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Wireless-Multiroom Brawl

Competition in the wireless multiroom-audio market is turning into a bare-knuckled street brawl.

Newcomers entering the market have made some indirect but uncomplimentary comments about Sonos, the market pioneer that launched the first wireless multiroom-audio system a decade ago. Many newcomers contend their products will be more musical and offer more margin than Sonos products.

With the number of newcomers hitting a new high this year, Sonos is fighting back to defend its turf.

In a blog post, Sonos co-founder and general counsel Craig Shelburne complained that “several companies have entered the wireless home audio space with product features, designs and messaging strikingly similar to Sonos, without truly moving the experience forward in any way.”

In a blog post about six months ago, Shelburne said he “outlined how Sonos thinks about our innovations and the patents that protect some of these inventions. In essence, we laid out an approach designed to increase visibility to our patent filings so others could more closely track the innovations at the heart of the Sonos music experience. It is a simple proposition for anyone interested in how our system works, including our competitors: Read. Learn. Create your own experience. But don’t merely copy.”

Next punch: Sonos filed a patent-infringement lawsuit over Denon’s Heos line, accusing Denon not only of patent infringement but copycat marketing.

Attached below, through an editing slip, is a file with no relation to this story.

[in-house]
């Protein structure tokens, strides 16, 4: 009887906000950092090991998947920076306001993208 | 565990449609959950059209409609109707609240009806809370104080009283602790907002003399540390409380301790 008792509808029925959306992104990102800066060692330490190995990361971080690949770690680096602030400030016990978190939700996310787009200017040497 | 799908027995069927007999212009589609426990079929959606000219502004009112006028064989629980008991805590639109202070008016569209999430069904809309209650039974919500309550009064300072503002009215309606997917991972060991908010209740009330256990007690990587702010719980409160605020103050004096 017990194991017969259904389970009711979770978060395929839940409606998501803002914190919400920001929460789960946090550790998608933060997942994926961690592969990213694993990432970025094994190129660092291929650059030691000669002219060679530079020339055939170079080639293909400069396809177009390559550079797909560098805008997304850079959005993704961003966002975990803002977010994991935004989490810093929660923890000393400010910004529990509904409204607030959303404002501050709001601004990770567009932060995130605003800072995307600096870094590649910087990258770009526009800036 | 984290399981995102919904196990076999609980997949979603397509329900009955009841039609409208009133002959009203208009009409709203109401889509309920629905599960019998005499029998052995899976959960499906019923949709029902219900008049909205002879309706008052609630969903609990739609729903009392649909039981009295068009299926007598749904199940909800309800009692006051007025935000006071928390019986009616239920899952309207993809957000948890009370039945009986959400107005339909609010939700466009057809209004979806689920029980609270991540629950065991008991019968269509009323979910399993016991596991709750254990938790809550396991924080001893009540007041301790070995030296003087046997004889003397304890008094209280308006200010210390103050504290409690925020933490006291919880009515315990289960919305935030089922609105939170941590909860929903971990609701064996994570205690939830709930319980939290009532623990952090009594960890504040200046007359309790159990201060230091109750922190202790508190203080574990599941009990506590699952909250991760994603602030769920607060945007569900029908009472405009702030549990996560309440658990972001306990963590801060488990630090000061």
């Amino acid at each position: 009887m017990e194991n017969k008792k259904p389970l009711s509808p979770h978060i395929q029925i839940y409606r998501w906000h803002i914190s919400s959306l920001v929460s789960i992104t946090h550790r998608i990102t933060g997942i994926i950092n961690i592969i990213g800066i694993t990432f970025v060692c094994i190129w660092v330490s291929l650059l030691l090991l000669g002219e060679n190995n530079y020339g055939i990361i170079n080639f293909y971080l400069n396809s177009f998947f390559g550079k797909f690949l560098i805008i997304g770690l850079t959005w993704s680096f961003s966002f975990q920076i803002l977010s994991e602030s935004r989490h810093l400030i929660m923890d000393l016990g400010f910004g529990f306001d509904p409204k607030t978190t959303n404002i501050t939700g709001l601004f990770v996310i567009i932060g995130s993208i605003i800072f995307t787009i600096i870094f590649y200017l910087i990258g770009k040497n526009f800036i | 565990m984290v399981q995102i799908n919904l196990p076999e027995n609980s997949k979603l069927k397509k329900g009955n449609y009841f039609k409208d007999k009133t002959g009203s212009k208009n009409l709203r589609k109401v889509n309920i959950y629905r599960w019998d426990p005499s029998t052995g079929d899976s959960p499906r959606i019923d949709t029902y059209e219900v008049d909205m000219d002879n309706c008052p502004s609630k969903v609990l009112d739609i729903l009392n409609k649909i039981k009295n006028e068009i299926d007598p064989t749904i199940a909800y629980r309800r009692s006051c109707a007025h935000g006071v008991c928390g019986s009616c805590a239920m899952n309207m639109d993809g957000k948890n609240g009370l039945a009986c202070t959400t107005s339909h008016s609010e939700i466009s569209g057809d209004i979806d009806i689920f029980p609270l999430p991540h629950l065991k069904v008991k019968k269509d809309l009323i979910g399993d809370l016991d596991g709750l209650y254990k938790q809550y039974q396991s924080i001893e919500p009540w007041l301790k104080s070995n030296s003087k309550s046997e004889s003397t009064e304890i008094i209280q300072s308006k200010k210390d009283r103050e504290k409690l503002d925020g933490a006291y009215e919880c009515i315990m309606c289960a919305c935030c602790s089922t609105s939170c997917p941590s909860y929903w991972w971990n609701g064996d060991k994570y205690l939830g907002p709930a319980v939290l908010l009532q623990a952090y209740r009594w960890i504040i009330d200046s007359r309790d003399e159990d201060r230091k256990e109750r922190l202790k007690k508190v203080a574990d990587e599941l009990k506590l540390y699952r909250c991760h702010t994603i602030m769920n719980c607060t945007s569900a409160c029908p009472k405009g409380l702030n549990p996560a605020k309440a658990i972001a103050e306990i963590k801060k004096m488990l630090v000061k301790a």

Said Shelburne, “For anyone who has looked at Denon’s Heos product line, you will recognize many of the same elements found in Sonos products, with little or no effort to differentiate features or functionality. Beginning with its product name and messaging (which in some instances they have just copied word for word), Denon borrows liberally from virtually all aspects of the Sonos story.”

Sonos contends Denon’s naming convention for its Heos speaker line “closely resembles Sonos’s naming convention,” pointing  to Denon’s Heos 3, Heos 5, and Heos 7 compared to Sonos’s Play:1, Play:3,  and Play:5.

Denon’s website for the Heos products “also has a layout that is similar to Sonos’s website,” Denon’s marketing materials “use graphics that closely resemble graphics used in Sonos’s marketing materials,” and Denon’s taglines “closely resemble taglines used by Sonos,” the suit contends. In particular, the suit cited Denon’s “fill every room with music” tagline and compared it to Sonos’s “fill your home with music.”

Some of the copycat complaints seem stretched. A good-better-best naming convention is standard operating procedure in the CE industry, as is the industry’s move away from complex model numbers. A lot of companies’ web sites don’t look that much different from others (and might I say most are confusing anyway, but that’s another story). And filling your home or every room with music is a concept that goes back to the early days of the custom-install industry. I’d be hard-pressed to come up with other succinct phrases that accurately describe what a multiroom-audio system does. Send music to every room? Play music throughout the house? Music everywhere? All sounds pretty similar to me.

(Bose, by the way, was the first to use the term “room-filling sound,” but lots of companies since have been using similar terms to describe their tabletop audio products.)

Whether Sonos’s patent-infringement accusations are valid or not is another story. The lawyers and engineers will settle that discussion.

Are more lawsuits coming?

Said a Sonos spokesman, “We are not commenting in the case or possible future actions beyond what we have in the blog and what is filed in the brief that the blog links to.”

In any case, I’m sure the competition is taking a second look at their technologies to ensure they’re not infringing. Perhaps you’ll be getting a software “update” soon.